Indianapolis - the technical requirements 14 Jun 2007
The circuit constructed within the boundaries of the world famous Indianapolis Motor Speedway may look simple on paper - but as always in Formula One racing, appearances are deceptive. The tight, technical infield layout is combined with one of the longest straights of the year, and this demands opposing characteristics from the car: impeccable low speed grip and handling combined with low downforce levels and a strong top speed. The famous banking and yard of bricks lend the circuit a unique flavour, but a good lap-time is built in the twisting infield, where the drivers need to be neat and precise. Here Renault reveal how they plan to tweak the set-up of the R27 to find maximum performance out on track in Indianapolis...
Downforce: Indianapolis is a circuit composed of two radically different halves. Ideally, the teams would run higher downforce levels than they do in reality, in order to improve grip through the twisting infield, particularly under acceleration and braking. However, the long straight leading to Turn One represents a legitimate overtaking opportunity, and this complicates the choice of downforce level. The car's top speed must be sufficient to allow the driver to pass competitors in front, and indeed to defend his position against competitors behind. Wing levels are therefore calculated to provide a competitive top speed of around 320 km/h (similar to that achieved in Canada), while generating sufficient downforce to be competitive through the infield. The engineers will tune their choice of downforce level during the weekend, according to the top speeds reached by other competitors.
Mechanical: Much as in Canada, the car's in-corner performance is dictated primarily by the mechanical set-up of the car, rather than dominated by aerodynamics. This is because many of the corners are taken at low speed, in second or third gears. The long sweep of Turns Three, Four and Five is taken as a single corner, and requires good front-end stability to give the driver confidence, much like in Turn 11, where the exit is the critical factor as the drivers do not lift off again afterwards until they begin braking for Turn One.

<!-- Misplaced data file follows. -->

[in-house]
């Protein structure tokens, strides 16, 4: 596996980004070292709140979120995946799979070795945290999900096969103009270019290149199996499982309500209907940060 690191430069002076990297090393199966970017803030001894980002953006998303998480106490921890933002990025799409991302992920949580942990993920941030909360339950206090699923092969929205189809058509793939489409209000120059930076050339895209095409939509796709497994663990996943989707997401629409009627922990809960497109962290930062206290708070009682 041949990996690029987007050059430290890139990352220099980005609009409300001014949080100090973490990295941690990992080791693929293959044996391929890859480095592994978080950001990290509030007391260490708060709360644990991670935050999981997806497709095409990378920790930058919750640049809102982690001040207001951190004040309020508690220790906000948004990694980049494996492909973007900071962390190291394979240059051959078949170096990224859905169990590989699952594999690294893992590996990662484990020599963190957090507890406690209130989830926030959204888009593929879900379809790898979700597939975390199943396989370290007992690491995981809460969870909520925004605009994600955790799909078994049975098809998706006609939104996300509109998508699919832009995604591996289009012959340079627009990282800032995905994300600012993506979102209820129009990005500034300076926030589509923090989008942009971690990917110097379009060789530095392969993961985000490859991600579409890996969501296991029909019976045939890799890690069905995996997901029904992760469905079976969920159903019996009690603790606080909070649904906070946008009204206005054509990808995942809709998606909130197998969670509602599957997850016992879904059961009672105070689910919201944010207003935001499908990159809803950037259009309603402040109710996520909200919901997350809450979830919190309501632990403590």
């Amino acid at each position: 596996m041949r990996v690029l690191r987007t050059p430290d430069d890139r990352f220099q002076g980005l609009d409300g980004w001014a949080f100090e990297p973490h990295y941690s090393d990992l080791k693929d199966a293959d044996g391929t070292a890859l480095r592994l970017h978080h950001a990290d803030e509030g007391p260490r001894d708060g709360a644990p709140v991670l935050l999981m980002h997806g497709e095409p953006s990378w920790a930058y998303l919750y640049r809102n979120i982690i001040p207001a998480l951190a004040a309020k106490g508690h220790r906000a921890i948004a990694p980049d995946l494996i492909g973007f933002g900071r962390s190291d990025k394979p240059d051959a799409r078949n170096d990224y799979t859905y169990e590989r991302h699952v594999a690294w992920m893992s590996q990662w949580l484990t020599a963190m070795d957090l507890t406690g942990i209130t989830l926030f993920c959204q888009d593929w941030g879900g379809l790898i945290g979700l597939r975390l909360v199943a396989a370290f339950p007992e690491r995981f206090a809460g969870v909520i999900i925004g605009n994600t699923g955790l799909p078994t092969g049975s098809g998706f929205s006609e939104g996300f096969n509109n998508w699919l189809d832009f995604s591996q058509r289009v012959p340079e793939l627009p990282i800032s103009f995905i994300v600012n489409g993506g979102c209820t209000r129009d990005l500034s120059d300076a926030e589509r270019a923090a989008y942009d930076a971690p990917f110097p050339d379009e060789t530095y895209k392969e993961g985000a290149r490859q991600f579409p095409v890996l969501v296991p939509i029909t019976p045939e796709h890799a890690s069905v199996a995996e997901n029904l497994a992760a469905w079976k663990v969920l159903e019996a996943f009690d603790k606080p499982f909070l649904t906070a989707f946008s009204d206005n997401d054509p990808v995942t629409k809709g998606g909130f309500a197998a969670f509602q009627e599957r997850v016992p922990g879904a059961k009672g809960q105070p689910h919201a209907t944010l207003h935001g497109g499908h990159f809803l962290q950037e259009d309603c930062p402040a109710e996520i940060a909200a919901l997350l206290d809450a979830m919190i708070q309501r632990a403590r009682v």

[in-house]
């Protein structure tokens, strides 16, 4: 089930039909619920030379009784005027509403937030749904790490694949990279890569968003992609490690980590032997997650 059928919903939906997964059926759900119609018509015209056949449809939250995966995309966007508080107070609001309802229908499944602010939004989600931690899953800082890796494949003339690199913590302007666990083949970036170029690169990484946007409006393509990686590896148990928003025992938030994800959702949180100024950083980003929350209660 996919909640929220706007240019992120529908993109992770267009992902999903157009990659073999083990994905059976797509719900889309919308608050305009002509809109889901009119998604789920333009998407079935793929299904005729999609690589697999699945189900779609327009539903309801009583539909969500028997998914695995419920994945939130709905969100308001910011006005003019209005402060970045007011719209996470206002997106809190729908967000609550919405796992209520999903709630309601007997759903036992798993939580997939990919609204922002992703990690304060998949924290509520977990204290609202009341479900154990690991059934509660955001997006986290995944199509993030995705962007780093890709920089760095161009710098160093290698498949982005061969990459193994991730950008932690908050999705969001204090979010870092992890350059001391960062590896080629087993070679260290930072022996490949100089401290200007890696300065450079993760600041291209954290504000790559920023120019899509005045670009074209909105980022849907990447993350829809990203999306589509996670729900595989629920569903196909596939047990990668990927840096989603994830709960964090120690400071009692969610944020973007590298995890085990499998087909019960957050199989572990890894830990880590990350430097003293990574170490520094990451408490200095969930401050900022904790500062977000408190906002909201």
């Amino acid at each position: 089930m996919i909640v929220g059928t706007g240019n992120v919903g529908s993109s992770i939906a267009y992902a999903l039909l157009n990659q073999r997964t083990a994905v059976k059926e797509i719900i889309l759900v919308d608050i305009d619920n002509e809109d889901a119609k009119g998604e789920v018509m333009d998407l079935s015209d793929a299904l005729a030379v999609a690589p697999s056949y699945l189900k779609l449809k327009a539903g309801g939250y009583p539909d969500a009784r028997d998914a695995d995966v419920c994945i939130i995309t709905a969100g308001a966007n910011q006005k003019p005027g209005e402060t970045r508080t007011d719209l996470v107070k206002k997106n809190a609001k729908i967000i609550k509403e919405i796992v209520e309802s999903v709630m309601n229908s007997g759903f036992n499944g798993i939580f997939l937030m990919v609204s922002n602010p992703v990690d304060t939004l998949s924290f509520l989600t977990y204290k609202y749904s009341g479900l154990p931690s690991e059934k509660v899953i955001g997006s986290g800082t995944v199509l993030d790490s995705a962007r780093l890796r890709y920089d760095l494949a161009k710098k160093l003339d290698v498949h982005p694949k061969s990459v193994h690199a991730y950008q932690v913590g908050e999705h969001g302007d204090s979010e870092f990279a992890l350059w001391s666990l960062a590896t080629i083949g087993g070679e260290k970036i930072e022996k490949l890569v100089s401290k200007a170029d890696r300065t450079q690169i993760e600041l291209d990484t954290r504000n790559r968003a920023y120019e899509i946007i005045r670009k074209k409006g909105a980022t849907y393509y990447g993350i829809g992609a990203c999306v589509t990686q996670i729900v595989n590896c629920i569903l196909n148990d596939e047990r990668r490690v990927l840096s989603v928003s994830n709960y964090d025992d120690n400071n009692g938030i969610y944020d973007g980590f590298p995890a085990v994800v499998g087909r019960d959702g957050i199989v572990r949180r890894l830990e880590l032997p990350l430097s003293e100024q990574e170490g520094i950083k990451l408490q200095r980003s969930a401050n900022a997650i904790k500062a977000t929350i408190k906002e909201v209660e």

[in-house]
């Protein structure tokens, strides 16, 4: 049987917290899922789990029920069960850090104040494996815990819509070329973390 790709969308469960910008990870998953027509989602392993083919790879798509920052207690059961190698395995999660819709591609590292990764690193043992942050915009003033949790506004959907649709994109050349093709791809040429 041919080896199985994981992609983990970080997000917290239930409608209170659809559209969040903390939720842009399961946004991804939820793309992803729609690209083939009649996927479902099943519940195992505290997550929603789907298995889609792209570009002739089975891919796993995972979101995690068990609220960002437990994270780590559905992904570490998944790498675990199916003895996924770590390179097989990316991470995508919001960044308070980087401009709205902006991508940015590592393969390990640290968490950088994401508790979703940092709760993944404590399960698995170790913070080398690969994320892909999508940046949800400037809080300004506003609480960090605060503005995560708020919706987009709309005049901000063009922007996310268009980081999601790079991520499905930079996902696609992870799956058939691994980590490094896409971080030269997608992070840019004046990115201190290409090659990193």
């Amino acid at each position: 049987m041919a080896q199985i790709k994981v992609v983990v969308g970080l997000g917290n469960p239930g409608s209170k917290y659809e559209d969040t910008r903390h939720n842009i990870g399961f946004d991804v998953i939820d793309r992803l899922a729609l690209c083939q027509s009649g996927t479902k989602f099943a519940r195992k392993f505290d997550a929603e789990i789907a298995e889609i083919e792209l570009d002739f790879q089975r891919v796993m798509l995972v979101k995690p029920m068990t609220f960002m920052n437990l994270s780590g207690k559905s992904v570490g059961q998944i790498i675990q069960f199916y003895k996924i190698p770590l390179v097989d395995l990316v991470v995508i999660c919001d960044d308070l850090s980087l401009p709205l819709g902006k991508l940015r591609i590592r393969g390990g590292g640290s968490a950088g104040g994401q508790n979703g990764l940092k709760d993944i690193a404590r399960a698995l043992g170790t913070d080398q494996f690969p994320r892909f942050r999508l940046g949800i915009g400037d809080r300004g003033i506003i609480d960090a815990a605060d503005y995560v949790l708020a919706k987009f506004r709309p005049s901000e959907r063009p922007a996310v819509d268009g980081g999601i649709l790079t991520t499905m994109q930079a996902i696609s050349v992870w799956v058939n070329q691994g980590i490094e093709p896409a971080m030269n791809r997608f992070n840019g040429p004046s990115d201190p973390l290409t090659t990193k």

Strategy: The Canadian Grand Prix marked the first time in 2007 that a car running anything other than a two-stop strategy reached the podium (Wurz did so by making a single stop). This was thanks in large part to the unusual circumstances of the race, with numerous safety car periods. At Indianapolis, teams are likely to adhere to this pattern, aiming to spend the greatest possible percentage of the race on the most race-worthy compound. Like in Canada, fuel consumption and the lap-time penalty for carrying additional fuel are relatively low at this circuit, meaning it is possible to run a 'rearward-biased' strategy (stopping later than the third and two-thirds distance) without overloading the tyres, or incurring too great a time penalty in qualifying.
Tyres: The Bridgestone Potenza tyre compounds available for this weekend are the 'soft' and 'medium' options from the 2007 range. This is the second time these compounds will be raced, the first having come in Melbourne. The compounds are a step harder than those used in Canada last weekend, reflecting the higher lateral loads encountered on the infield and on the banking, which require the tyre to work harder than in Montreal.
Engine: The engines spend just 59 percent of the lap at full throttle, below the season average, which might induce people to think that this circuit is relatively easy for the engines. However, the track also includes a full throttle period which lasts for around 22 seconds (from the exit of Turn 11 to the braking zone for Turn One). This is the longest of the season, and continuous periods at full throttle put the engines under particular strain. The engine also needs good torque characteristics to launch the car out of the numerous slow corners, and this is an area in which the R27 is particularly strong.